The Government has given approval to the Minister for Health to draft a General Scheme and Heads of a Bill to establish a licensing framework for publicly funded, for-profit and not-for-profit home support providers.
The drafting of the General Scheme is one part of the regulatory framework for home-support services currently being developed by the Department of Health. It is envisaged that this framework will also include minimum requirements (regulations) which will form the criteria against which the regulator will determine providers’ eligibility to hold a licence to operate as well as national standards which are currently being developed by HIQA.
Speaking following the Government meeting, Minister for Health, Stephen Donnelly TD, said:
The COVID-19 pandemic has highlighted the importance of supporting our most vulnerable people in society to be cared for in their own homes for as long as possible. I am of the view that it is of the utmost importance that all home-support users are provided with a consistent, high-quality level of care, which is safe, effective, and person-centred.
I believe that the best and most appropriate means of ensuring this standard of service delivery is through the introduction of a comprehensive regulatory framework. I am pleased to announce that Government has given its approval to draft legislation to regulate home-support services through the licensing of both public and private providers.
Welcoming Government approval, Minister of State for Mental Health and Older People, Mary Butler TD, said:
The development of a statutory scheme for the regulation and financing of home support services is a priority for me as Minister of State with special responsibility for Older People. Today marks an important step towards meeting this Government’s commitment to introduce a statutory scheme to support people to live in their own homes, and provide equitable access to high-quality, regulated home care.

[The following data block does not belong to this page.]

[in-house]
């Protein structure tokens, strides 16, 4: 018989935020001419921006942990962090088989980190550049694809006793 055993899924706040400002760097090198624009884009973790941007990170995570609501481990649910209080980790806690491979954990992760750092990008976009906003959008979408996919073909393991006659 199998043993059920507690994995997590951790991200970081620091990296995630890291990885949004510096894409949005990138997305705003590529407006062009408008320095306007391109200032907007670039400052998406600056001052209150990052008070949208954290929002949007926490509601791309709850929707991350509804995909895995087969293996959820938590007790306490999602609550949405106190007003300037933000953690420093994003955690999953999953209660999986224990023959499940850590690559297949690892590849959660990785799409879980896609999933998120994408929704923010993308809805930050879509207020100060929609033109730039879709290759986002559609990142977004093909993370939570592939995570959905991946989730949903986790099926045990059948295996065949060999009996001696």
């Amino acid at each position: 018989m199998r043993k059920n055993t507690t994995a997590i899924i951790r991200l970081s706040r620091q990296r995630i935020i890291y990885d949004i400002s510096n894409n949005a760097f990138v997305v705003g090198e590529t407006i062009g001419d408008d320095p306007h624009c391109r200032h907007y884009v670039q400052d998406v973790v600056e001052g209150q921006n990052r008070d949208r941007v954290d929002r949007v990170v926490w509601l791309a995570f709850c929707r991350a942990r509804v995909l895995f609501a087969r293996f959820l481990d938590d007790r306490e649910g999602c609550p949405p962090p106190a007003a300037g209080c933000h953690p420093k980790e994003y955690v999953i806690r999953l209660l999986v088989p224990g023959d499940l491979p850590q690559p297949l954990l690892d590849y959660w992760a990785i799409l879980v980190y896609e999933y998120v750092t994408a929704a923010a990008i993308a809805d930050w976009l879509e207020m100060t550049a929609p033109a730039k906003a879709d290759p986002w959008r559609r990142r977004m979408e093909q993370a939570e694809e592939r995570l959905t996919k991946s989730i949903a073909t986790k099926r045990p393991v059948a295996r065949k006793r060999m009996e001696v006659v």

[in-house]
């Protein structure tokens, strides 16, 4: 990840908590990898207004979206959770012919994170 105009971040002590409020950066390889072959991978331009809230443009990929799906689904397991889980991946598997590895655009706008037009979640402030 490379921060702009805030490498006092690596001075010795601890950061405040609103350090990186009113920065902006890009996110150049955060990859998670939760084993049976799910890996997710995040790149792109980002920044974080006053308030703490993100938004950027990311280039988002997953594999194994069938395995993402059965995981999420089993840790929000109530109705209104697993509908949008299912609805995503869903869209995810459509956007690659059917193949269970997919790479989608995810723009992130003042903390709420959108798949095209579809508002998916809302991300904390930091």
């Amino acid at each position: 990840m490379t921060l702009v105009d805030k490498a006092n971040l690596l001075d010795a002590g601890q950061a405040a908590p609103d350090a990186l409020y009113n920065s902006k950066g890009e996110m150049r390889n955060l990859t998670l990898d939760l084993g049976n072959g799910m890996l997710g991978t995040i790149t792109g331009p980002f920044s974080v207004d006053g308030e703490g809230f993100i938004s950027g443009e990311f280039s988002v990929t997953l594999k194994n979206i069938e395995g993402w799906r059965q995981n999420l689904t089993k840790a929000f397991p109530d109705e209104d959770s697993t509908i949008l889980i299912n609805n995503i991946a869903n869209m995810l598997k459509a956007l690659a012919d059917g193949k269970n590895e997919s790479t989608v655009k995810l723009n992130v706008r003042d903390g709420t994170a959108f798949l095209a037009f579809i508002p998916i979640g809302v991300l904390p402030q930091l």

The aim of a licensing system for home support providers is to enhance service-user safety and quality of care by ensuring that each individual provider complies with minimum standards. I strongly believe that stakeholder engagement should be an intrinsic part of this process and the Department will be consulting widely throughout the development of the regulatory framework.
The General Scheme and Heads of Bill will be progressed as a priority by the Department of Health with a view to bringing it through the Houses of the Oireachtas at the earliest opportunity.
It is expected that the General Scheme will cover the following issues:
- Procedure for applying for a licence.
- Establishment of registers of licensed providers.
- Procedures for revoking a licence, varying conditions or imposing new conditions.
- Procedures for imposing sanctions including improvement plans, improvement notices and prohibition notices.
- Payment of fees.
- Transitional arrangements for providers already in operation when the legislation comes into force.
- Prohibitions in relation to unlicensed activities.
This legislation will also give the Minister the power to make regulations in respect of minimum requirements which will form the criteria against which a provider’s eligibility to hold a licence to operate will be determined. These regulations will cover themes such as corporate governance, clinical oversight, qualifications of home-support workers, and standards of service delivery.
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